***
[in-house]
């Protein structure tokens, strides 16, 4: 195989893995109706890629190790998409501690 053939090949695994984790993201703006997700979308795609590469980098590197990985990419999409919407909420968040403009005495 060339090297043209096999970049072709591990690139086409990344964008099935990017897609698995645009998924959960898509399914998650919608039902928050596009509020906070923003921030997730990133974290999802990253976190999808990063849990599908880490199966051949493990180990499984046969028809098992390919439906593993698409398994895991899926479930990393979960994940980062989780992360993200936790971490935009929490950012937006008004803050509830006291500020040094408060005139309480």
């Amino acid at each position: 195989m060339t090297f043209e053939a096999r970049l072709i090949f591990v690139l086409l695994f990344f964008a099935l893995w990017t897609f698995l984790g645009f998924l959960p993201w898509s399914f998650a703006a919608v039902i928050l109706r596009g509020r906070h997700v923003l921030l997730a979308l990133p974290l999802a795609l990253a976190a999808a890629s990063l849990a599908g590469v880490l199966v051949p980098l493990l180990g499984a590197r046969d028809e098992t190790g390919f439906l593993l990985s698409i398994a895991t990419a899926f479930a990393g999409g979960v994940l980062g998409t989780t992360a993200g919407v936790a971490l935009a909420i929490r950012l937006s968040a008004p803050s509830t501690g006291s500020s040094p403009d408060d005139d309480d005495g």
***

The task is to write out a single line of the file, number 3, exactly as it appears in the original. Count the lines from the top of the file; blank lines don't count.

């Amino acid at each position: 195989m060339t090297f043209e053939a096999r970049l072709i090949f591990v690139l086409l695994f990344f964008a099935l893995w990017t897609f698995l984790g645009f998924l959960p993201w898509s399914f998650a703006a919608v039902i928050l109706r596009g509020r906070h997700v923003l921030l997730a979308l990133p974290l999802a795609l990253a976190a999808a890629s990063l849990a599908g590469v880490l199966v051949p980098l493990l180990g499984a590197r046969d028809e098992t190790g390919f439906l593993l990985s698409i398994a895991t990419a899926f479930a990393g999409g979960v994940l980062g998409t989780t992360a993200g919407v936790a971490l935009a909420i929490r950012l937006s968040a008004p803050s509830t501690g006291s500020s040094p403009d408060d005139d309480d005495g």